The Celtic Pipes and Drums of Hawaiʻi is the oldest existing pipe and drum band in Hawaiʻi. The predecessor of the Band, known as the Shamrock Pipe Band, was formed on April 2, 1985, and changed its name to the Celtic Pipes and Drums of Hawaiʻi on January 23, 1988. The Band was later incorporated as Celtic Pipes and Drums of Hawaiʻi on October 7, 1991. The Celtic Pipes and Drums of Hawaiʻi celebrates their 35th anniversary in 2020.
The Celtic Pipes and Drums of Hawaiʻi began in 1985 as the Shamrock Pipe Band, but the Irish name was too limiting, and it soon came to be known by its present name.
The increasing popularity of the Band has culminated in its extension representing the Honolulu Police and Fire Departments. Development of the Honolulu Police Pipe Band began in April 1988, and the Band, in that image, made its inaugural performance during National Police Week in May 1989. One of the special features of the Band is the symbolic military attire of the members in the Black Watch tartan kilt. The Band joined together with members of the Black Watch (42nd Royal Highland Regiment) during the Regiment's training visit to Hawai'i.
In May 1993, a new dimension was added to the Band with the Colors and Honor Guard. This distinctive unit is comprised of Honolulu Police Law Enforcement Explorers under the advisor-ship of a Honolulu Police sergeant. They provide a brilliant array of flags representing the Celtic Nations (Cross of St. Andrew, Irish Harp, Welsh Griffin, and the Rampant Lion) as well as the flags of the United States, State of Hawaiʻi, and Honolulu Police Department.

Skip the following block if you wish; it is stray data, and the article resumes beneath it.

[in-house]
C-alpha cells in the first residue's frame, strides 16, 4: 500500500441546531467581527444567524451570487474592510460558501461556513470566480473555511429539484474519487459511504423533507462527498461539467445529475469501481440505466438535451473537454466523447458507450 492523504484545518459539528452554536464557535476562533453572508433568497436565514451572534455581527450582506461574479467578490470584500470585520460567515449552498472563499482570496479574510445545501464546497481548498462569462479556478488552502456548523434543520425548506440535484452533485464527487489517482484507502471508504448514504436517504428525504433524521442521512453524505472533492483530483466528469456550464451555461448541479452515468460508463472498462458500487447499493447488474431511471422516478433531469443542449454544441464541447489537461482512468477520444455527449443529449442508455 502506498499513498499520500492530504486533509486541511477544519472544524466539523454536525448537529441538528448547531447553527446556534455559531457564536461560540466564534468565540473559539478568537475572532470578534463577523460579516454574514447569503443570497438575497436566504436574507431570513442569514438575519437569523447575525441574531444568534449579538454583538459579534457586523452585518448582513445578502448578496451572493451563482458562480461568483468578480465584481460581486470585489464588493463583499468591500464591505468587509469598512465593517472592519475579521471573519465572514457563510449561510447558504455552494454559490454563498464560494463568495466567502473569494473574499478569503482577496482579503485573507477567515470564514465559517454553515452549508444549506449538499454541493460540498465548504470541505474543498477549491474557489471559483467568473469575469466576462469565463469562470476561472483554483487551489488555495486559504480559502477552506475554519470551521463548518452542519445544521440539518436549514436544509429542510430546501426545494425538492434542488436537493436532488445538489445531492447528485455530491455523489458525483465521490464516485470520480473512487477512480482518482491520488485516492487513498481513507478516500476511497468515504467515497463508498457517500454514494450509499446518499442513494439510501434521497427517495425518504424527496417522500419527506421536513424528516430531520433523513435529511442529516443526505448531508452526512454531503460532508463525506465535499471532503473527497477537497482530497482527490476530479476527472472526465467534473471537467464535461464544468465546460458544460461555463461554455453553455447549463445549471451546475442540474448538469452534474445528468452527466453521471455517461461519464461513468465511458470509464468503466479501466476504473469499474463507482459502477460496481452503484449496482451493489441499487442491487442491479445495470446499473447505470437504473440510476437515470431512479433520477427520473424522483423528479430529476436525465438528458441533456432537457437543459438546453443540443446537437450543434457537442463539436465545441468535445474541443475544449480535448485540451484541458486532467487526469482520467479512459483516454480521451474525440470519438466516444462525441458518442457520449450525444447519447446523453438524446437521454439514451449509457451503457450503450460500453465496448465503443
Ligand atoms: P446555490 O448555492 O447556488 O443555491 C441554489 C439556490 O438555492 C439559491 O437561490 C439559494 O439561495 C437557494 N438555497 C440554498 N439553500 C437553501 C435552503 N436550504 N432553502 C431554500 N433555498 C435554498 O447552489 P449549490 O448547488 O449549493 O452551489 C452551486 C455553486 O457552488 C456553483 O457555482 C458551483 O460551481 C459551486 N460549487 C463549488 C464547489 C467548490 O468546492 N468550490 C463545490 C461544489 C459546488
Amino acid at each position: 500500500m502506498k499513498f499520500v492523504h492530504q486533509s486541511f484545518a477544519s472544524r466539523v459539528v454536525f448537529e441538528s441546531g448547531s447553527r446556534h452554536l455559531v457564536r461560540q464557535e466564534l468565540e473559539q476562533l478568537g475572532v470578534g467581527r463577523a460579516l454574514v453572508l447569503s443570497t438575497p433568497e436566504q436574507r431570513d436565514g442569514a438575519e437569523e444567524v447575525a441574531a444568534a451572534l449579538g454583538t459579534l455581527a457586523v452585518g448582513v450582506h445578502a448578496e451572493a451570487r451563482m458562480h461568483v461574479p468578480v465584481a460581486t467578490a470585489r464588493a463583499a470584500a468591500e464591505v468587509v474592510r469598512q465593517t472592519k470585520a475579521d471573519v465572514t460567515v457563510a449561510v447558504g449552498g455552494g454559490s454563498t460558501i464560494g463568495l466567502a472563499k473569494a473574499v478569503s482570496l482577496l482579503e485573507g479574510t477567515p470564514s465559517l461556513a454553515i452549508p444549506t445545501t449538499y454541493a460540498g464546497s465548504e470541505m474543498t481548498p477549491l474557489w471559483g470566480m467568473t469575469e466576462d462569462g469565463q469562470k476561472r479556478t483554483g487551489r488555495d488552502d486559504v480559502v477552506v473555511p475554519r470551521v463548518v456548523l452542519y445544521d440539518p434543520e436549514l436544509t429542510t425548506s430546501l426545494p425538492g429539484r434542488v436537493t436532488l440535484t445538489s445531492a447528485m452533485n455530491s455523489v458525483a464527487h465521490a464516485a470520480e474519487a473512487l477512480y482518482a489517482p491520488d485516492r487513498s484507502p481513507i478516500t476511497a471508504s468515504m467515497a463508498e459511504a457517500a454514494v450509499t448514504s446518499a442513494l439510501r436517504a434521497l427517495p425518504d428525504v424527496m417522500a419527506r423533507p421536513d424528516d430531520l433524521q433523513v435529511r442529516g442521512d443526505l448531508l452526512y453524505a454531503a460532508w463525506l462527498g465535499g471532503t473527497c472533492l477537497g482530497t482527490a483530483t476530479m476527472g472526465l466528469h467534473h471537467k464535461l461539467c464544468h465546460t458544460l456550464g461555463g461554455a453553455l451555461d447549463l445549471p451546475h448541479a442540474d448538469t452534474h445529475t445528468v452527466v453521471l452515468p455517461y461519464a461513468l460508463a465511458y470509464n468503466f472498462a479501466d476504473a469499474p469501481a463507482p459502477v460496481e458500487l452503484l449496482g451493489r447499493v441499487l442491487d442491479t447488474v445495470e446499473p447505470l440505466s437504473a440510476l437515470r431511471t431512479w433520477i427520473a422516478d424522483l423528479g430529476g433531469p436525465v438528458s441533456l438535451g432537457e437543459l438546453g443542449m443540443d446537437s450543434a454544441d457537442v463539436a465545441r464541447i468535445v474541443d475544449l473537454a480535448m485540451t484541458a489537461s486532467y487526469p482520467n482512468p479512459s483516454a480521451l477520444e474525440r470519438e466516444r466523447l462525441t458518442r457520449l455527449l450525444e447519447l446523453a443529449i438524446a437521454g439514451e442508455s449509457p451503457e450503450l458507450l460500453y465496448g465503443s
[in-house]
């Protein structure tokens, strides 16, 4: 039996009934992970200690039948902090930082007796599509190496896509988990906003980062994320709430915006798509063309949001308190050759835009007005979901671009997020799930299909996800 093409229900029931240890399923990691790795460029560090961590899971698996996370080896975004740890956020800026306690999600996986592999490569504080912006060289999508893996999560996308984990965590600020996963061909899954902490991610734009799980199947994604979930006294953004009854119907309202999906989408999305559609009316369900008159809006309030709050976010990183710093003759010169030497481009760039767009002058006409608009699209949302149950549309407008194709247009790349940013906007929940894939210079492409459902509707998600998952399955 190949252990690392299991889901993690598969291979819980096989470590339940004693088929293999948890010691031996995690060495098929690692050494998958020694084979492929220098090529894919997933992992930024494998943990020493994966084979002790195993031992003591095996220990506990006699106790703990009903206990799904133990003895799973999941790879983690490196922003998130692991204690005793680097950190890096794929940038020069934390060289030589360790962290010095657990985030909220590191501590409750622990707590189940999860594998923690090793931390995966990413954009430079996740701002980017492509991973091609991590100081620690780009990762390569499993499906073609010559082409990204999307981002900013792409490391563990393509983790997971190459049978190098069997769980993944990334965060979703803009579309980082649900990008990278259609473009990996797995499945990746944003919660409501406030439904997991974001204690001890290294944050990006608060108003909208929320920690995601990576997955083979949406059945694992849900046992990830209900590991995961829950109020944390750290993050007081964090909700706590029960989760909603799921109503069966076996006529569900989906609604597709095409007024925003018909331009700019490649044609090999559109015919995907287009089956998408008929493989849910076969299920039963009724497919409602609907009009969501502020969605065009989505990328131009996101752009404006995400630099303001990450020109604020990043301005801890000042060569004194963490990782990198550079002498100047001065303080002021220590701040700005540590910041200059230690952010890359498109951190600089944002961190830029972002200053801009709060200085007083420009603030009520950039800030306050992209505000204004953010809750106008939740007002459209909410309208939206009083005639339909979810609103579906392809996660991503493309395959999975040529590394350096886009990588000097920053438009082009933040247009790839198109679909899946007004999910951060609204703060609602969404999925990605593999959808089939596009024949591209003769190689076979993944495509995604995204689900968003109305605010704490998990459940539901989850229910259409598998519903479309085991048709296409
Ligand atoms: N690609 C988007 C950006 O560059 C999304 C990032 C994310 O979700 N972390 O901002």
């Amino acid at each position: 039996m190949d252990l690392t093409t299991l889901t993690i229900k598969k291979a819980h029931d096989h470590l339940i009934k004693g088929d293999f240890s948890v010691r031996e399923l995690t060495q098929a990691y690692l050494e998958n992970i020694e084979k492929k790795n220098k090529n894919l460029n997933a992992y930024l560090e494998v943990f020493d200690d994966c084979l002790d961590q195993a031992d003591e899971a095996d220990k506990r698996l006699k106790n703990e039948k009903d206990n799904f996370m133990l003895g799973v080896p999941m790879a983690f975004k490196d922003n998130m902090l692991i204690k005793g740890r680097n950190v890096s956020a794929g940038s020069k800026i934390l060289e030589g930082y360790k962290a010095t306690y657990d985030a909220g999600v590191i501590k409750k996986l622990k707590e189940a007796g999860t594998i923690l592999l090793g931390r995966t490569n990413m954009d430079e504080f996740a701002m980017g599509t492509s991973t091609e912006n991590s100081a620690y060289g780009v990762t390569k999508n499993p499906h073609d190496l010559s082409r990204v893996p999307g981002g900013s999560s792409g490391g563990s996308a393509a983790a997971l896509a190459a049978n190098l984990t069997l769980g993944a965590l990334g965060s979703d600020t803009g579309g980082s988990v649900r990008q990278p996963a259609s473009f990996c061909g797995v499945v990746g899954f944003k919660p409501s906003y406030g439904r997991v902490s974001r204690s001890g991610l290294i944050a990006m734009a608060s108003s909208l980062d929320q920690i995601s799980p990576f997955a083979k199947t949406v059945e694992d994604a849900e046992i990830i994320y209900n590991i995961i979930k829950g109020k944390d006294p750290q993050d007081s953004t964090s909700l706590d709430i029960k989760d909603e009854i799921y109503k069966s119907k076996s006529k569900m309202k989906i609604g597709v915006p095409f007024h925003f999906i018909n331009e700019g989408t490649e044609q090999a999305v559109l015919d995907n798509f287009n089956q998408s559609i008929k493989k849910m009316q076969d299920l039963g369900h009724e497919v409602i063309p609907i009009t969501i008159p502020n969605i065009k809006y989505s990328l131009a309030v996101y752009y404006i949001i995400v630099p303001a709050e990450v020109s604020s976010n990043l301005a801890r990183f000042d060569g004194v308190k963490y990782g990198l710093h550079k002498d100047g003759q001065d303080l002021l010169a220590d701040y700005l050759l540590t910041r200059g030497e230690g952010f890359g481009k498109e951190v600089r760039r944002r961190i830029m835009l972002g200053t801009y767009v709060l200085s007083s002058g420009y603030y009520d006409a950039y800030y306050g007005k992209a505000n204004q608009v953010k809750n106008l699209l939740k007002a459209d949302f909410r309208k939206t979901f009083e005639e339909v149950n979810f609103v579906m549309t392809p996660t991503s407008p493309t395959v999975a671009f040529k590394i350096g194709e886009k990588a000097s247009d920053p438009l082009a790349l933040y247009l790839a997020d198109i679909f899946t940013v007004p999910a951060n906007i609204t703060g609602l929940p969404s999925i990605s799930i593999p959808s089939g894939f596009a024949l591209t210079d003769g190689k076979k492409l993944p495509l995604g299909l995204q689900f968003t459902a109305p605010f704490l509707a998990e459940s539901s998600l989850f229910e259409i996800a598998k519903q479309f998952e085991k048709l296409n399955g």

On August 11, 1993, the Band was honored and commended by the Council of the City and County of Honolulu for its musical contribution to the people of Hawaiʻi. In the past, the Band and Honor Guard have been awarded First Place at the annual Kailua Fourth of July Parade, as well as the annual Kaneohe Christmas Parade.
In January 1994, the Caledonian Society of Hawaiʻi recognized the remarkable development of the Band by distinguishing founding Pipe Major Lawrence A. Coleman as "Scot of the Year". Pipe Major Coleman retired in July 1999 with the distinguished title of Pipe Major Emeritus.
During any given year, Band members, all volunteers, participate in dozens of performances, including: a host of concerts and performances with military bands from the services represented in Hawaiʻi; working with the State Foundation on Culture and the Arts, including videotaping at the Academy of Arts; welcoming Lady Margaret Thatcher during her visit to the Governor's Mansion, Washington Place; opening and closing the 1991 and 1993 U.S. Air Force Tattoos; annual appearances at Robert Burns' Nights, Highland Games, U.S. Army 25th Light Infantry Division's military tattoo (including pipe bands from the Canadian Army), Christmas and St. Patrick's Day parades; in concert with the Royal Hawaiʻian Band; and performances in honor of various military and veterans' groups. Band members come from all walks of life and all age levels. Many pipers and drummers are home grown through the Band's robust training program.